The IRS is coming under fire for its stockpile of heavy weapons, with one Republican lawmaker calling for a ban on future gun purchases by the agency.
"I don't understand why federal agencies need military-type equipment and all these guns," said Rep. Richard Hudson, R-North Carolina.
He introduced an amendment to prohibit the IRS from buying firearms.
The legislation never made it out of committee, but it spotlights the more than $10 million the IRS has spent on guns, ammunition and military-style equipment for its agents since 2004.
IRS spending on heavy weapons reached a zenith of $2.3 million in 2011 before dropping to $1.1 million in 2014, according to a report by the watchdog group, Open the Books.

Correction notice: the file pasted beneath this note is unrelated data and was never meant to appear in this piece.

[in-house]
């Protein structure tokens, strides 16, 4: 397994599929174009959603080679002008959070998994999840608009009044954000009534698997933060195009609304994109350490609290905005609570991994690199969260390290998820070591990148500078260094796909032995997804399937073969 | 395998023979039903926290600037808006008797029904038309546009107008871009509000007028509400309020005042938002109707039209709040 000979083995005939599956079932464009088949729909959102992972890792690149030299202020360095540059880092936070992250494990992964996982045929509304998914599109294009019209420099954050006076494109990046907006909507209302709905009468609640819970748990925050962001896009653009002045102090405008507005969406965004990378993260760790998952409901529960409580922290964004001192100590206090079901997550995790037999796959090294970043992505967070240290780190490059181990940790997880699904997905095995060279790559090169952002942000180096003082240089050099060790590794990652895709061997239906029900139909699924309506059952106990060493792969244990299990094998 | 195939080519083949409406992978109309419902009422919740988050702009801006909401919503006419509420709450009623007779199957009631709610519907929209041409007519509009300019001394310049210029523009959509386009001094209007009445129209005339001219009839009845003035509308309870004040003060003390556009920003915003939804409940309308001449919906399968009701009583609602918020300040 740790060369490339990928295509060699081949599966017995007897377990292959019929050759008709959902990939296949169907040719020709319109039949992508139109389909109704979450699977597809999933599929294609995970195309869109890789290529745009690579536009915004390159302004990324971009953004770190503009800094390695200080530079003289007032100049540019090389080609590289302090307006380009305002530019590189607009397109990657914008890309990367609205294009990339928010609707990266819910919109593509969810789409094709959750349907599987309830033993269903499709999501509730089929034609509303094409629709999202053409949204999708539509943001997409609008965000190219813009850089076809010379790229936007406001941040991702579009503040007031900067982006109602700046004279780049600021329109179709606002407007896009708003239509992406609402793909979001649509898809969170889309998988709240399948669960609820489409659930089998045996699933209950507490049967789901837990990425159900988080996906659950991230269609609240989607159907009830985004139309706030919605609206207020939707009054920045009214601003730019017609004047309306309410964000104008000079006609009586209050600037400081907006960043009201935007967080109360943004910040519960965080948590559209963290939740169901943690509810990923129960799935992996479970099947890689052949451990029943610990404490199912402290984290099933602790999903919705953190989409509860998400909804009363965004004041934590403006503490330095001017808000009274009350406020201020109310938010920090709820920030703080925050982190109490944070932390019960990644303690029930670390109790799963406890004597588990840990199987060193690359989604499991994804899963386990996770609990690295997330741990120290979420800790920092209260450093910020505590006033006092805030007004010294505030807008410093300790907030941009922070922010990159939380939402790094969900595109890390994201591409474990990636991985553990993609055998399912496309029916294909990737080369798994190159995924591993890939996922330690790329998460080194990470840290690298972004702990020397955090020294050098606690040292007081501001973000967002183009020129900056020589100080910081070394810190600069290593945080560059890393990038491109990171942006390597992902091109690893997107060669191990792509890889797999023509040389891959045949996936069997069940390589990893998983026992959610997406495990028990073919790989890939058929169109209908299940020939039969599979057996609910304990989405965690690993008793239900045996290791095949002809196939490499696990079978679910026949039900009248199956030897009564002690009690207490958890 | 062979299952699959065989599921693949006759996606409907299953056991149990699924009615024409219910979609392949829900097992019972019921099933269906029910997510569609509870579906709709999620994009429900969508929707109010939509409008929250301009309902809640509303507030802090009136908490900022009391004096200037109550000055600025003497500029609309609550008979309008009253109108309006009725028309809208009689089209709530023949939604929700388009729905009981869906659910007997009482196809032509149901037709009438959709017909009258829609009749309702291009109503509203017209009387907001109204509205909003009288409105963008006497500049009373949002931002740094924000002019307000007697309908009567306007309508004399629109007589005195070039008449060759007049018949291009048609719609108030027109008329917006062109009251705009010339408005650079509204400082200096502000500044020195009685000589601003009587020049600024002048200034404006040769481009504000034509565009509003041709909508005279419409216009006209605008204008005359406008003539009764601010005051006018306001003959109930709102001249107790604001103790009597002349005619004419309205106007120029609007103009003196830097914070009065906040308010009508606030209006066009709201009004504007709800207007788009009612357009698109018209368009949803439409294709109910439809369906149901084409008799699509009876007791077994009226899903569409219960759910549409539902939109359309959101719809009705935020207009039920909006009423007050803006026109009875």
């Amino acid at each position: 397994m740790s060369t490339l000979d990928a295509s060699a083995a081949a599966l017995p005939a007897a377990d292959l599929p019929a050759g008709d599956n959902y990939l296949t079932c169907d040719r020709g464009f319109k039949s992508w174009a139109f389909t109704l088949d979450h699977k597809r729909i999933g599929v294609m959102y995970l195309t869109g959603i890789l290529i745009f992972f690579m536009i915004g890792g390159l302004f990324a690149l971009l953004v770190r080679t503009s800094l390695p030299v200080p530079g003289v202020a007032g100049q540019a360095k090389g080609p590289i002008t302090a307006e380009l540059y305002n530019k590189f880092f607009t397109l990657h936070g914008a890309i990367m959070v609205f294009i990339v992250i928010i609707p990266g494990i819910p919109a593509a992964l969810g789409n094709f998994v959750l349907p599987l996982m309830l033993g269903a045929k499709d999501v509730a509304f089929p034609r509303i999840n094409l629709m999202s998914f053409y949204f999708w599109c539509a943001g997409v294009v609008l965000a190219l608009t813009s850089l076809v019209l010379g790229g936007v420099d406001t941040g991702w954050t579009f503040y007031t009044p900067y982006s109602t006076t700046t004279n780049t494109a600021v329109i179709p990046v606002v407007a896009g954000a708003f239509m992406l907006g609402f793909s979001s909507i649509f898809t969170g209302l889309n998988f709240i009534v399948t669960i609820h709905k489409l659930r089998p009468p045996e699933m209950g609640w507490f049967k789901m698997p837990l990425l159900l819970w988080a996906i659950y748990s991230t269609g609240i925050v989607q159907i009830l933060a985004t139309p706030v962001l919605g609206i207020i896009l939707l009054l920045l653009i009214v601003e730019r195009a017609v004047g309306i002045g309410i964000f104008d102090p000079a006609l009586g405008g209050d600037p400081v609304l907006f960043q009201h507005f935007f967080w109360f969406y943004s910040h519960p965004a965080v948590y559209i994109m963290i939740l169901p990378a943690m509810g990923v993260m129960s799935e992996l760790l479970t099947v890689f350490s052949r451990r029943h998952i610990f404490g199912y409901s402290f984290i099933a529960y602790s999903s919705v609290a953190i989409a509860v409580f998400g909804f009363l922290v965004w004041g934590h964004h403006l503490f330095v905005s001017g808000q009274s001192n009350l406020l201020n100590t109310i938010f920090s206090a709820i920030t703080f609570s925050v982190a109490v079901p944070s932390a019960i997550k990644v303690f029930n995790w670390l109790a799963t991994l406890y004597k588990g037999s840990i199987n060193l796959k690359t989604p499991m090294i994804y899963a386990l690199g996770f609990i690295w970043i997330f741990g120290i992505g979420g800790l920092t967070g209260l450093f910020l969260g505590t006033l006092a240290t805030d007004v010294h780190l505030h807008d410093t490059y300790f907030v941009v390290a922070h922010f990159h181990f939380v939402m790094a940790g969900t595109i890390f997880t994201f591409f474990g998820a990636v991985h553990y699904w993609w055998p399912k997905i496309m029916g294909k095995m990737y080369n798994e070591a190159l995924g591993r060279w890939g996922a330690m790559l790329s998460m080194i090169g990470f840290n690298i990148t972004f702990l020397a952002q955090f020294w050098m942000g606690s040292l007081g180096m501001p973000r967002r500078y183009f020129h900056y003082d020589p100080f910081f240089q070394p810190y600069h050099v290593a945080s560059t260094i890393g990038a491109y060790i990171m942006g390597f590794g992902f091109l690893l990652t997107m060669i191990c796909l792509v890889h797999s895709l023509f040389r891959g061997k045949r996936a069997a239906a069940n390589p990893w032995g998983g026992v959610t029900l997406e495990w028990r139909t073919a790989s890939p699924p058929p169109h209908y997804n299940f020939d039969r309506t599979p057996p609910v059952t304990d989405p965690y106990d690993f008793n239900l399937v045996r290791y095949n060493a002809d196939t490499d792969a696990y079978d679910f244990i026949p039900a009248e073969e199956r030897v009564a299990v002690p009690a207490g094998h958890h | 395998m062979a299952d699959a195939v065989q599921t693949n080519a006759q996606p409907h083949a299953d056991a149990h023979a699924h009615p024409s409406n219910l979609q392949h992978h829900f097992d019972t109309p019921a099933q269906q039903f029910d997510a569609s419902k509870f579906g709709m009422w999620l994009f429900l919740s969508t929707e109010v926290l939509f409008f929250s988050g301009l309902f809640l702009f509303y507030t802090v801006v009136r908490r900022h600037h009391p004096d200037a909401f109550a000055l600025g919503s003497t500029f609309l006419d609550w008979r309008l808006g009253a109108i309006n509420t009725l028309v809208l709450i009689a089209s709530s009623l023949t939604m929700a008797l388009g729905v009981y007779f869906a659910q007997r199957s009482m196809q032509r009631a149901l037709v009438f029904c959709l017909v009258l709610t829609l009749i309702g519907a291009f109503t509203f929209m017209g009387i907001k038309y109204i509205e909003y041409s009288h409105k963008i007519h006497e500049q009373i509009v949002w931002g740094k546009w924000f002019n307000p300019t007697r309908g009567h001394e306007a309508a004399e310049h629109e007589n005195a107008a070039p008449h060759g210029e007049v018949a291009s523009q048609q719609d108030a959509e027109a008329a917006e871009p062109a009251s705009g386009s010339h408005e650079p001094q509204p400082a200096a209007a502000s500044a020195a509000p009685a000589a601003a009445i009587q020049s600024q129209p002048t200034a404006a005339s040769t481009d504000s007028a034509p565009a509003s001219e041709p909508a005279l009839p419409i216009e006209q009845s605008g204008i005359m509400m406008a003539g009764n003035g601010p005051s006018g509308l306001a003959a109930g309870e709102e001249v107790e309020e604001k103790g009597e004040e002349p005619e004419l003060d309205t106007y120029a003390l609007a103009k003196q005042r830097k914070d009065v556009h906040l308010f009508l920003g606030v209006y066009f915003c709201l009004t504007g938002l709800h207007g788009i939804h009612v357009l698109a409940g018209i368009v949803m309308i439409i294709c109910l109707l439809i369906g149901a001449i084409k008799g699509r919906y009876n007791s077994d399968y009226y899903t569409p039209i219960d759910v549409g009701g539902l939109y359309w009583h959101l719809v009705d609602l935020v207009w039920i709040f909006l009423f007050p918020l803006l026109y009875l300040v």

Weapons in the agency's arsenal include pistols, long rifles, ammunition and military gear like night-vision scopes and body armor.
IRS agents do more than collect delinquent taxes and investigate identity theft.
They are members of joint terrorism task forces and also investigate gang activity.
Two of the IRS intelligence unit's most high-profile achievements were jailing Al Capone and helping to solve the Lindbergh baby kidnapping.
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Credit: Clayton County Police Department